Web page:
Information management is conceptualized in a cyclic order, rather than as a linear process. A cycle allows for feedback and alteration throughout its implementation.
A strategic plan of action is the starting point. It should reflect the way in which resources will be used to answer future needs for information.
Organization and coordination of the information management activities must be arranged in accordance with certain policies and in achievement of clearly defined objectives. For example, selected data collection sources, methods and trials must be properly chosen.
All procedural steps should be clearly understood by all stakeholders. It is important that they are flexible enough to allow for alterations if they do not meet needs. The controlling and monitoring processes assess progress against the plan of action. It should produce useful feedback for the adjustment of procedural guidelines inherent to the data collection sources, methods and trials.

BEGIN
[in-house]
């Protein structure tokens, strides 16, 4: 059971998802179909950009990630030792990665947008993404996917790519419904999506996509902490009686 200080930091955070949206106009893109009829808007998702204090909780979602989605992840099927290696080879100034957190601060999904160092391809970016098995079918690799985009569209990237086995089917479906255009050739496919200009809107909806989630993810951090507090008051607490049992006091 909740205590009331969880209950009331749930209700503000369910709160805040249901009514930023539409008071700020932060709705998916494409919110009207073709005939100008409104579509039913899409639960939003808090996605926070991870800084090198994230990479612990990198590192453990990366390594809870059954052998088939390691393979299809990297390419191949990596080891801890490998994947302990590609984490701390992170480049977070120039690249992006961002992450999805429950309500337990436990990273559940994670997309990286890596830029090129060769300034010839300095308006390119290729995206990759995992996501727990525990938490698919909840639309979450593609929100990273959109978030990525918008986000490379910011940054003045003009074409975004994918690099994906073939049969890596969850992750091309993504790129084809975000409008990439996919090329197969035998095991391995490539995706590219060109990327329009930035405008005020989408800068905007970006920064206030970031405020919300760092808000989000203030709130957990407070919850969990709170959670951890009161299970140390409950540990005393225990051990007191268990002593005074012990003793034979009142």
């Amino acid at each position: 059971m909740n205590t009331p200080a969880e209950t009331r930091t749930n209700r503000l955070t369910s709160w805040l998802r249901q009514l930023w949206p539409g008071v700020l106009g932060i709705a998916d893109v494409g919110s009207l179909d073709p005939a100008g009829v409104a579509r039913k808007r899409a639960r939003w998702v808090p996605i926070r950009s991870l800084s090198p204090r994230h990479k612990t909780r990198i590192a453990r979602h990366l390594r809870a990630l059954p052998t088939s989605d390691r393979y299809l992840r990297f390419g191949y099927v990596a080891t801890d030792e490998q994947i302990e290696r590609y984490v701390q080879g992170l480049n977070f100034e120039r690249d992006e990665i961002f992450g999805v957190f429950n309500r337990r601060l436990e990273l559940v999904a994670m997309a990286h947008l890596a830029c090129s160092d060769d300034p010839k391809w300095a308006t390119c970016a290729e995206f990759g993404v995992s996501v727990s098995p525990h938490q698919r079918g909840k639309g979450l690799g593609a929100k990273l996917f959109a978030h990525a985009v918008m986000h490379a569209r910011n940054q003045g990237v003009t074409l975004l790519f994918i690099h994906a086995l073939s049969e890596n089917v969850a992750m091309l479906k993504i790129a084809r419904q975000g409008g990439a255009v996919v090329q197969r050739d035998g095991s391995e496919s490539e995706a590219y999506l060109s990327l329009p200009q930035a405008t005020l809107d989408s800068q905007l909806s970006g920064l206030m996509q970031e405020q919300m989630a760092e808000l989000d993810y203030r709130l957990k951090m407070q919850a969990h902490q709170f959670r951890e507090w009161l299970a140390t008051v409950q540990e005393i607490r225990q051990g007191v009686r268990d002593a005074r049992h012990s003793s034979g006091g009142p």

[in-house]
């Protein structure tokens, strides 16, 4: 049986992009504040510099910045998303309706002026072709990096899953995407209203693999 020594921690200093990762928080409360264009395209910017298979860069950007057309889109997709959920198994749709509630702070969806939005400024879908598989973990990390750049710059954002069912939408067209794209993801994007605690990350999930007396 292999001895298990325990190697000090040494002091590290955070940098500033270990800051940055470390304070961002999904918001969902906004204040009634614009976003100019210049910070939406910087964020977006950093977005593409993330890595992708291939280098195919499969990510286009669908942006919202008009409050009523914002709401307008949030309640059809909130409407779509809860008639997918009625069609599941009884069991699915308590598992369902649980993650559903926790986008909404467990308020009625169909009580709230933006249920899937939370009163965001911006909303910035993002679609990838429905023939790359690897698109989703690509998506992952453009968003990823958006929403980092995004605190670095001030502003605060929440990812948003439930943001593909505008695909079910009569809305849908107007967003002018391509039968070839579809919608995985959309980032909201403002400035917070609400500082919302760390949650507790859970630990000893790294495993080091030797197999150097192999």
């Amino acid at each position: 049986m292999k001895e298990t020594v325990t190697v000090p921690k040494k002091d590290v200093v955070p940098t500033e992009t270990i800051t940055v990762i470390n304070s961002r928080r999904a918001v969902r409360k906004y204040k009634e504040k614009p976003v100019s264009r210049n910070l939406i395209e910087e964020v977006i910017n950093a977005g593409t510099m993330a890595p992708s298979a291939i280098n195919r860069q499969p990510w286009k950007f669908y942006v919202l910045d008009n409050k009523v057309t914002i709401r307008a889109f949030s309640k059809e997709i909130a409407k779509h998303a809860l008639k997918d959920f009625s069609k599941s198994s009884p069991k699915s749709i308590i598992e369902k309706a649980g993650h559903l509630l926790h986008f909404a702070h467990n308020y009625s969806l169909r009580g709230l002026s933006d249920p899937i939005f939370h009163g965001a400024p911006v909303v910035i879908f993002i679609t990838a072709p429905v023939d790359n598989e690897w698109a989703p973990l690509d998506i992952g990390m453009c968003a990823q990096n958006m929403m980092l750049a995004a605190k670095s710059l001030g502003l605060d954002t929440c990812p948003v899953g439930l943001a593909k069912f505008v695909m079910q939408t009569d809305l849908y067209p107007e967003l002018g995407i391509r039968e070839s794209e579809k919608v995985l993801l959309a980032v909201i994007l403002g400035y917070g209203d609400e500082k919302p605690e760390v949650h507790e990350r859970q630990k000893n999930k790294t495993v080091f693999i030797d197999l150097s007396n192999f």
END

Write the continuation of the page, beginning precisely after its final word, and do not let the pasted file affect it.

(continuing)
Finally, if data is not used nor disseminated it becomes useless. Relevance, timeliness and accuracy are the three principles that should guide usage and provision of information.
For more details, see Ressources and Publications.